MacIntyre, A. (1984). After virture (2nd ed.). Notre Dame, IN: University of Notre Dame Press.

Mahoney, M. J. (1991). The Self in Process. Human change processes: The scientific foundations of psychotherapy (pp. 211-248). New York: Basic Books.

This Chapter 9 of Mahoney's awesome text provides a sweeping overview of the various notions of "self" and "disorders of the self" (e.g., borderline and multiple personality disorders) which have been advanced in twentieth-century psychology.

Markus, H., & Nurius, P. (1986). Possible selves. American Psychologist, 41, 954-969.

The authors propose that possible selves, individuals' ideals of what they might become or would like or are afraid to become, serve important roles: as incentives for future behavior and as contexts to evaluate and interpret the self as currently viewed. Persistent problems in any theory of self are commented upon, e.g., stability of self, unity, self-distortion, etc. (adapted from abstract).

McAdams, D. P. (1993). The stories we live by: Personal myths and the making of the self. New York: William Morrow and Company. [BF697.M164 1993]

McAdams, a developmental psychologist with an enduring interest in narrative psychology, portrays human identity development as a personal mythmaking process and details common narrative themes across the life cycle. Somewhat popular presentation. Readable.

Modell, A. H. (1993). The private self. Cambridge, MA: Harvard University Press.

Modell articulates the differences between the private and public selves from a contemporary psychoanalytic framework, seeks points of rapprochment with developmental neurobiology, and critiques the narrative perspective as too narrow in an explanation of the self.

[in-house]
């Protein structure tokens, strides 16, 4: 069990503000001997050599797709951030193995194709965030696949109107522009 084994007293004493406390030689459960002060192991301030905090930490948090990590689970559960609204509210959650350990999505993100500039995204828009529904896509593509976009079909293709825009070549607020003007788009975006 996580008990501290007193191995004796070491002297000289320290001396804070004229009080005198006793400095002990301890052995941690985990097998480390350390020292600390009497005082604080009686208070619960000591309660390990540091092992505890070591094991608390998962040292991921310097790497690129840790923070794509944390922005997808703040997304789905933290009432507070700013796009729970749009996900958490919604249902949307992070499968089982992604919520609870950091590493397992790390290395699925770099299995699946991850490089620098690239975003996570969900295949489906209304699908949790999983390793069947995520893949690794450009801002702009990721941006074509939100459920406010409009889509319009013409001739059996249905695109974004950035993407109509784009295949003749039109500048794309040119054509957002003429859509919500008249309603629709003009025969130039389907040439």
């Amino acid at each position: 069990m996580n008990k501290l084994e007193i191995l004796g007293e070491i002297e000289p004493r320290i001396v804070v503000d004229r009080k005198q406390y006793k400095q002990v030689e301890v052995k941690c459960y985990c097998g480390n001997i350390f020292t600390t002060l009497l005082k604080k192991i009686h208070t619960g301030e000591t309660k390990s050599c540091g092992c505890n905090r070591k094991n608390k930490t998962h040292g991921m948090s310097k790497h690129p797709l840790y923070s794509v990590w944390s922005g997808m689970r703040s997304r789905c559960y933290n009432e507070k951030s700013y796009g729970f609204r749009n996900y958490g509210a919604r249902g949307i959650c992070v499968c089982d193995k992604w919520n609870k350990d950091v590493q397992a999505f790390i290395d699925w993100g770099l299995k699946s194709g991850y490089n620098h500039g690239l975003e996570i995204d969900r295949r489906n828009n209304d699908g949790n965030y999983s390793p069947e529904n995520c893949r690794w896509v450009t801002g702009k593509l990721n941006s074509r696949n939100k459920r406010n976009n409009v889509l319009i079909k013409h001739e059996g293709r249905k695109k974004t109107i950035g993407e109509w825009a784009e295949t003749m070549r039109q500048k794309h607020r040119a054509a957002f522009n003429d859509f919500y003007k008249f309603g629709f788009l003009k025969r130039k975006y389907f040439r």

+Neisser, U. (1994). Self-narratives: True and false. In U. Neisser & R. Fivush (Eds.), The remembering self: Construction and accuracy in the self-narrative (pp. 1-18). New York: Cambridge University Press. [BF378.A87R46 1994]

In this opening essay, Neisser not only summarizes the companion papers found in this volume, but provides a survey of research approaches to the truth or reality of memory-based self-narratives. He speaks specifically of the current controversies over "repressed" memories of abuse and concludes that "autobiographical memory is best taken with a grain of salt" (p. 8). He notes the many challenges currently offered to the "self" conceived as a unity, particularly by those who emphasize social context and forces as shaping what is remembered in the self-narrative.

+Neisser, U., & Fivush, R. (Eds.). (1994). The remembering self: Construction and accuracy in the self-narrative. New York: Cambridge University Press. [BF378.A87R46 1994]

As the editors indicate, this collection of 15 essays represents a convergence of three general themes: an "ecological/cognitive analysis of the self", recent studies in memory development, and, and the concept of narrative (p. vii). Self-narratives, in this perspective, are seen as flexible, changing, and responsive to altered environments over time. A specific focus of application of these isses adopted by several contributors is the belief in uncovered repressed memories of childhood abuse versus the claim that such memories are false. A uniformly excellent range of essays which well illustrate the current state of the narrative approach to a theory of self.

+Rosenwald, G. C., & Ochberg, R. L. (Eds.). (1992). Storied lives: The cultural politics of self-understanding. New Haven, CT: Yale University Press. [BF697.S844 1992]

The fourteen essays and the introductory and closing reflections of the editors are directed toward articulating the relationships between personal stories, cultural and political forces influencing these stories, and the processes of coming to a self-identity. The core of this volume also can be judged to provide an introduction to narrative psychology more generally.